Landmark FDA Approval: First Over-the-Counter Birth Control Pill

by Madison Thomas
1 comment
over-the-counter birth control pill

In a significant milestone decision, federal regulators granted approval on Thursday for the first over-the-counter birth control pill in the United States. This landmark decision will soon enable American women and girls to easily obtain contraceptive medication, just as they would purchase aspirin or eyedrops.

The Food and Drug Administration (FDA) has authorized the sale of Opill, a once-a-day pill, without the need for a prescription. This move marks the first time a contraceptive medication has been made available without being placed behind the pharmacy counter. The manufacturer, Perrigo, based in Ireland, plans to start shipping the pill in early next year, and there will be no age restrictions on its sales.

For decades, medical societies and women’s health groups have advocated for broader access to birth control. They emphasize that approximately 45% of the 6 million pregnancies in the U.S. each year are unintended. Obtaining prescriptions and picking them up pose greater challenges for teenagers, women of color, and those with low incomes. These hurdles include financial constraints, difficulty scheduling doctor’s appointments, taking time off work, and arranging for childcare.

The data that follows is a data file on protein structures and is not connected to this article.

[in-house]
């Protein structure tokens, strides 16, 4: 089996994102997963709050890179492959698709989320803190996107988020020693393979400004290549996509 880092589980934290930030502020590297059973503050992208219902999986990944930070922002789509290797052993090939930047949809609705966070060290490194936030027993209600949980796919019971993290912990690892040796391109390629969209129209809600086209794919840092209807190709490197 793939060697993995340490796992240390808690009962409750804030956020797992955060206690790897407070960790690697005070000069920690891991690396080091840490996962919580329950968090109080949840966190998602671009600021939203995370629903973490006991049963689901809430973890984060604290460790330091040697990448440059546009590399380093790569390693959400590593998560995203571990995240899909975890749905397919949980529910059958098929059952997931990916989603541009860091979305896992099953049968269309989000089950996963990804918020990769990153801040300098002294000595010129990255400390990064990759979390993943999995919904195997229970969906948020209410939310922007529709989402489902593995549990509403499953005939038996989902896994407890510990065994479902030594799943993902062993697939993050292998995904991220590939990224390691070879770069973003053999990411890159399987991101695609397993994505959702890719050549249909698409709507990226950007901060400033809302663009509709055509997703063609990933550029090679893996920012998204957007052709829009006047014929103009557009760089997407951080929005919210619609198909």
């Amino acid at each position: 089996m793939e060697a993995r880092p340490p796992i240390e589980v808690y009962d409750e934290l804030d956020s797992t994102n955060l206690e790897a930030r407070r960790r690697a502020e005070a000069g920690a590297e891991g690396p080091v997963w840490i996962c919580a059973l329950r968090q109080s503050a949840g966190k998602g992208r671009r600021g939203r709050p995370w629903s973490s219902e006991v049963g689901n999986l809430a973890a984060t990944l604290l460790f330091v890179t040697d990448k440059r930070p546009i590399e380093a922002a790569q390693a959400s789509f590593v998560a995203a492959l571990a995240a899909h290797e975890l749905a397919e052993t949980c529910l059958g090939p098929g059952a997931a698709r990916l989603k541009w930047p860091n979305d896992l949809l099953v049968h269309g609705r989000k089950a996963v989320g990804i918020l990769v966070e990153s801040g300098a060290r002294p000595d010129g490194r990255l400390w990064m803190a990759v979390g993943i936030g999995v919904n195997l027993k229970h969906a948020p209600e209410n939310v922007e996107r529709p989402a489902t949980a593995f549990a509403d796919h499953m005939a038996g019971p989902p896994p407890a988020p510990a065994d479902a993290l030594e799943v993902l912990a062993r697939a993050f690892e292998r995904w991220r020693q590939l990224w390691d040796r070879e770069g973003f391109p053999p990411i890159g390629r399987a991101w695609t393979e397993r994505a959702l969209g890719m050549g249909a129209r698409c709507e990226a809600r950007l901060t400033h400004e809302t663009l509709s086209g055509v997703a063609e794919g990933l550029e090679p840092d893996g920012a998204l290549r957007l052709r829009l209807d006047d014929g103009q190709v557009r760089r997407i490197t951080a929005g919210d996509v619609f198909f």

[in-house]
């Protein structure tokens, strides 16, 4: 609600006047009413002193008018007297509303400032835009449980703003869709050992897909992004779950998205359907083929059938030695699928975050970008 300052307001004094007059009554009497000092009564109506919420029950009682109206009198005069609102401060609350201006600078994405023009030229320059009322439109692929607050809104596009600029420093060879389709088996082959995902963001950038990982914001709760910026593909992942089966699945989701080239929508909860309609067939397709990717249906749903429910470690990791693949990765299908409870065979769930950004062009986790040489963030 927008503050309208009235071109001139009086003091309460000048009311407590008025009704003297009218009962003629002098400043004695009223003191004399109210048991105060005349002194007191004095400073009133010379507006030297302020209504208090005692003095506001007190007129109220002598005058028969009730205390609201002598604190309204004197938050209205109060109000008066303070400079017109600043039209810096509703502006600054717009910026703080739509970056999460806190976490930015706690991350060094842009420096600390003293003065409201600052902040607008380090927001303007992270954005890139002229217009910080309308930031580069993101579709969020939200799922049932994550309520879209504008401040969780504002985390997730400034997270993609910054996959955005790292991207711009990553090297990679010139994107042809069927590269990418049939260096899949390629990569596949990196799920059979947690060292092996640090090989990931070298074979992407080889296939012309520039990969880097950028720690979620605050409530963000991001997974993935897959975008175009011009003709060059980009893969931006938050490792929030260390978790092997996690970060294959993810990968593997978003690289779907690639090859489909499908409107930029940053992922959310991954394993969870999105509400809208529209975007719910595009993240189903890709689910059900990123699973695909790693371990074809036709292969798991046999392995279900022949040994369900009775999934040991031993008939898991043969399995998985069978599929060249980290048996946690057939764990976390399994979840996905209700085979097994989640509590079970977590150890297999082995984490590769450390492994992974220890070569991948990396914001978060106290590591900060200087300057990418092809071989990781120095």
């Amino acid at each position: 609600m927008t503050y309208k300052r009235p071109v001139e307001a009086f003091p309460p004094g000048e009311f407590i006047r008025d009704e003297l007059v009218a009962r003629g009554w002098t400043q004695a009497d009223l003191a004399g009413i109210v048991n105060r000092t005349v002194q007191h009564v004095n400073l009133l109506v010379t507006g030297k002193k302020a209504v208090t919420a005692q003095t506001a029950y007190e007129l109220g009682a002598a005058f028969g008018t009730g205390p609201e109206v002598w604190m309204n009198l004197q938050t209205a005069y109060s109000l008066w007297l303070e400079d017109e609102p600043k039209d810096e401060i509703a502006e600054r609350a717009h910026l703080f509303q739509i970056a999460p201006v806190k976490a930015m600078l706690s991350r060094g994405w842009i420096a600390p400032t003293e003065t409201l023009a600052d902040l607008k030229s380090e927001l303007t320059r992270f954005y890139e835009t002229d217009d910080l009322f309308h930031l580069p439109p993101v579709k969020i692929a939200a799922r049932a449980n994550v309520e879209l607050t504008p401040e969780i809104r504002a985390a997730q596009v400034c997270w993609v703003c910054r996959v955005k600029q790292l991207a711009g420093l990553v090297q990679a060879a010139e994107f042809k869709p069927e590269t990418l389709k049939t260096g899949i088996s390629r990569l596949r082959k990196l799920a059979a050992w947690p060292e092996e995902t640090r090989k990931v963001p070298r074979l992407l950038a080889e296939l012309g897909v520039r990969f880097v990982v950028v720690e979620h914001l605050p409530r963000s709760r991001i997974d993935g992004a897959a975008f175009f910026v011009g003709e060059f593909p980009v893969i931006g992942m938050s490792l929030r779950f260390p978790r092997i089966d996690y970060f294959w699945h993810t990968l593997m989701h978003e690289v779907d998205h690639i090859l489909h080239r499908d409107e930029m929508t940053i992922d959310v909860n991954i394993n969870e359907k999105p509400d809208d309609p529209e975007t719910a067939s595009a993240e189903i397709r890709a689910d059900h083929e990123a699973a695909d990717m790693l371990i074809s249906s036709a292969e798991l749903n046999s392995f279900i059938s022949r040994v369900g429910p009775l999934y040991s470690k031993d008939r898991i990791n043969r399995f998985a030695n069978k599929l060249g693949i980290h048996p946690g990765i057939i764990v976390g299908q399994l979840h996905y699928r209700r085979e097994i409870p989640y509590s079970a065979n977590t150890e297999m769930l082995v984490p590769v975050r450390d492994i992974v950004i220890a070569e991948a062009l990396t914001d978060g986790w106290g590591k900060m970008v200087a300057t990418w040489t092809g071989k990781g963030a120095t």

Kelly Blanchard, president of Ibis Reproductive Health, a nonprofit organization that supported the approval, described the FDA’s decision as a transformative step toward improving access to contraceptive care. She expressed hope that this move would help individuals overcome existing barriers.

Perrigo states that Opill could be a significant new option for the estimated 15 million women in the U.S. who currently use no form of birth control or rely on less effective methods like condoms. This group represents approximately one-fifth of women of child-bearing age.

However, the extent of women’s access to Opill depends on its price, which Perrigo plans to announce later this year. Dr. Pratima Gupta from the American College of Obstetricians and Gynecologists emphasized that the motivation behind advocating for over-the-counter birth control pills was to improve access and eliminate cost as a barrier.

While prescription birth control pills typically cost $15 to $30 per month without insurance coverage, over-the-counter medicines are generally less expensive but not covered by insurance. Advocates for women’s health are urging the Biden administration to implement regulatory changes that would require insurers to cover over-the-counter birth control.